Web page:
When I think about it, I always go back to early Conan and early Letterman — that sort of, “No one’s watching, we have no budget...” I think a lot of those shows, even popular shows, still go with the “no one’s watching and we have no budget” angle. But with us, literally, very few people might be watching at first, and we might not have a budget. (laughs) I’m not saying I have low expectations for the show, but when you’re on at midnight, there’s a better chance that we can get away with some stuff. Maybe we can do some things that you can’t get away with at an earlier timeslot.
I’m sure you watched a lot of Conan at 12:35, but did you watch much of Late Night with David Letterman?
I did. Letterman was one of the first live tapings I went to when I was a kid, because I loved him. I didn’t get to stay up as late as I would have liked, but I was certainly aware of him and was a fan of him. The kind of serial, habitual watching of a late night show did start for me with Conan, especially because I lived in Chicago when I was 22, so he would be on an hour earlier, and it was even easier to catch him every night.
Conan, like you, has this big, boisterous stage persona. But both he and Letterman had this knack for really subversive, meta, intellectual humor, and yours is so personality-driven. It’s very different from what Letterman brought to the table. Do you think your show is in line with those shows? Or is there another show that you think The Pete Holmes Show has as an ancestor?
I get little glimpses of what this show might be. Hopefully it will be a new thing. It’ll be informed by Conan and Letterman, but I agree with you — there is something different happening here. And when you say it’s my personality, I’m glad, because I’m the only one with this exact personality, and the more I can represent it, the more this show can be unique. One of my favorite quotes is Bill Hicks saying, “If you’re yourself, no one can be you as well as you can be, so you’ll have supply and demand covered.” That’s definitely what we’re going for here. I’m not trying to mimic Conan. Hopefully when people watch this, they will go, “This is something new, this is something we haven’t seen before. This isn’t necessarily a subversive or sarcastic Letterman approach, and it’s not that exact same Conan goofienss. This is some new kind of idiot.”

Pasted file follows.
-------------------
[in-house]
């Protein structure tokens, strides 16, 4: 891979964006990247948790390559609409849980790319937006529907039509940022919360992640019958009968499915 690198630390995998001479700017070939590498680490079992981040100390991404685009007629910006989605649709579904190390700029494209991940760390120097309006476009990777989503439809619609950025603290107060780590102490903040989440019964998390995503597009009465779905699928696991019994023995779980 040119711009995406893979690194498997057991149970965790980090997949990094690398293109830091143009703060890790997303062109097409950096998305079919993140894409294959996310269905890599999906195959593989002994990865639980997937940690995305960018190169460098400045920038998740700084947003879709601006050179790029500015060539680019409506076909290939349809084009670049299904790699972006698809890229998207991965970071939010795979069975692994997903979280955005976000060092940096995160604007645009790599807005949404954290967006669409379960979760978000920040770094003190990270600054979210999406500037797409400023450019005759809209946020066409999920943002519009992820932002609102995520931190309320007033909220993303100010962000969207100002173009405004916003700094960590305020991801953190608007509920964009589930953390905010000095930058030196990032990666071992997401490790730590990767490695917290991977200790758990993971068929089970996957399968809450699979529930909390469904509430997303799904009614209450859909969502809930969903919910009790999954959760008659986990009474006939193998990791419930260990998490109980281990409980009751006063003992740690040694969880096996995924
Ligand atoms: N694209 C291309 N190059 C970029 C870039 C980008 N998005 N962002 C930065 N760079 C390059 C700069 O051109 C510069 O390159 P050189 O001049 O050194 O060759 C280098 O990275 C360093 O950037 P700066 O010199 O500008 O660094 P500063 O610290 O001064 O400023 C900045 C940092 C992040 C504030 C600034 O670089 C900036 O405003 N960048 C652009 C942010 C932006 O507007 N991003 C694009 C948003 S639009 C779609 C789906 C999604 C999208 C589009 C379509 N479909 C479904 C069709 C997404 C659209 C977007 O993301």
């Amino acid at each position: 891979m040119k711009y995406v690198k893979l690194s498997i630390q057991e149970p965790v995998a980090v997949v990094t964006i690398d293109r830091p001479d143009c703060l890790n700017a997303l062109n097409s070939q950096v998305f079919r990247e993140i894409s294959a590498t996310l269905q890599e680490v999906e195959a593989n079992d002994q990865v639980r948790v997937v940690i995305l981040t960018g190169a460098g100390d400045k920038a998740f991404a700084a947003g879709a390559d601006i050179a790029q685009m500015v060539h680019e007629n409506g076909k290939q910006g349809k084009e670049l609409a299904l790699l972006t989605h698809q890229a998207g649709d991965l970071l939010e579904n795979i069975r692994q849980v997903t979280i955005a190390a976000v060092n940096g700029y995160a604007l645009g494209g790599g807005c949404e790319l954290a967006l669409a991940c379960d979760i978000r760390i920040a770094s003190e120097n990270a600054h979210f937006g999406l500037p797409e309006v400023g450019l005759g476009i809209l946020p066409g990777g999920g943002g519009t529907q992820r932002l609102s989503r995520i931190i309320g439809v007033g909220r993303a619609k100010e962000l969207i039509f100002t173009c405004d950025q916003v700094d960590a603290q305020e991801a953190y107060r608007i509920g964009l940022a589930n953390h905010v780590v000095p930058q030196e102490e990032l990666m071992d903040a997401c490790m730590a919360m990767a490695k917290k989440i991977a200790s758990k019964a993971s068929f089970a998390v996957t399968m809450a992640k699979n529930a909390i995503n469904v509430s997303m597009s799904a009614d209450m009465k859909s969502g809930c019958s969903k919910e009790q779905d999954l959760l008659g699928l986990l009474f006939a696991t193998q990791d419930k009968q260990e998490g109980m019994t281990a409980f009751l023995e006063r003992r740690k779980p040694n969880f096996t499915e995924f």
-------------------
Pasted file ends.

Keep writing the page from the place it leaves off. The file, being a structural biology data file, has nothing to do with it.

Are there bits you recall not just from Late Night with Letterman or Conan, but any other late night show that you play back in your head when you’re thinking about what you want your show to be?
I’ve watched a fair share of best of The Tonight Show, best of Conan, best of Letterman. But the stuff that I really, really absorb is the interviews with them. I love the Charlie Rose interviews with Letterman, I love the Charlie Rose interview with Conan, I love the Inside the Actors Studio with Conan. If you want to get into my late-night mission statements, or if you want to hear the way that I talk to the staff, you’ll hear me pulling quotse about what Conan said about his early years, what Letterman said about his early years, more than I’ll reference Masturbating Bear or Will It Float? or the velcro suit or anything like that. I absorb the ideologies more than the bits themselves. Now, I can actually go talk to Conan and have these talks about what it’s like to start and get that advice in real time. So that’s incredible as well.